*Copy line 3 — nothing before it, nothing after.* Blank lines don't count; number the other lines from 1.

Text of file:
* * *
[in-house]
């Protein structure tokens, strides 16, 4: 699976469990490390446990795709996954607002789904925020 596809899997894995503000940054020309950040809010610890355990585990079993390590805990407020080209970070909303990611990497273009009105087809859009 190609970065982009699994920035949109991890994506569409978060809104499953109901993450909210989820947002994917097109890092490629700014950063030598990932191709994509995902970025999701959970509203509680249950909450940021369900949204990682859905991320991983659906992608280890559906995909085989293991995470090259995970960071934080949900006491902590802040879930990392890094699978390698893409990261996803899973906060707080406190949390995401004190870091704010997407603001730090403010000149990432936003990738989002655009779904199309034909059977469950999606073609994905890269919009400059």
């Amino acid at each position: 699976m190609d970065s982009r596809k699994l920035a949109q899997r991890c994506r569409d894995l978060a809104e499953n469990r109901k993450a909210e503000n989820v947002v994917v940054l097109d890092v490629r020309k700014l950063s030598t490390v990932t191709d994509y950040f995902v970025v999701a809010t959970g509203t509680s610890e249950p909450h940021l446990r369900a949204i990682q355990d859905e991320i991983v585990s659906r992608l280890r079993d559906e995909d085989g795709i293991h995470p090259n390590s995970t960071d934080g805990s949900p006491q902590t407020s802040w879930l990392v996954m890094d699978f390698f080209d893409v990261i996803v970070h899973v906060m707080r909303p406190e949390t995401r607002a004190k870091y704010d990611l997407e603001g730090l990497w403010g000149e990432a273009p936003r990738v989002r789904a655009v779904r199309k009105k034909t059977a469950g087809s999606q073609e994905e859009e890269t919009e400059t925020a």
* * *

């Amino acid at each position: 699976m190609d970065s982009r596809k699994l920035a949109q899997r991890c994506r569409d894995l978060a809104e499953n469990r109901k993450a909210e503000n989820v947002v994917v940054l097109d890092v490629r020309k700014l950063s030598t490390v990932t191709d994509y950040f995902v970025v999701a809010t959970g509203t509680s610890e249950p909450h940021l446990r369900a949204i990682q355990d859905e991320i991983v585990s659906r992608l280890r079993d559906e995909d085989g795709i293991h995470p090259n390590s995970t960071d934080g805990s949900p006491q902590t407020s802040w879930l990392v996954m890094d699978f390698f080209d893409v990261i996803v970070h899973v906060m707080r909303p406190e949390t995401r607002a004190k870091y704010d990611l997407e603001g730090l990497w403010g000149e990432a273009p936003r990738v989002r789904a655009v779904r199309k009105k034909t059977a469950g087809s999606q073609e994905e859009e890269t919009e400059t925020a």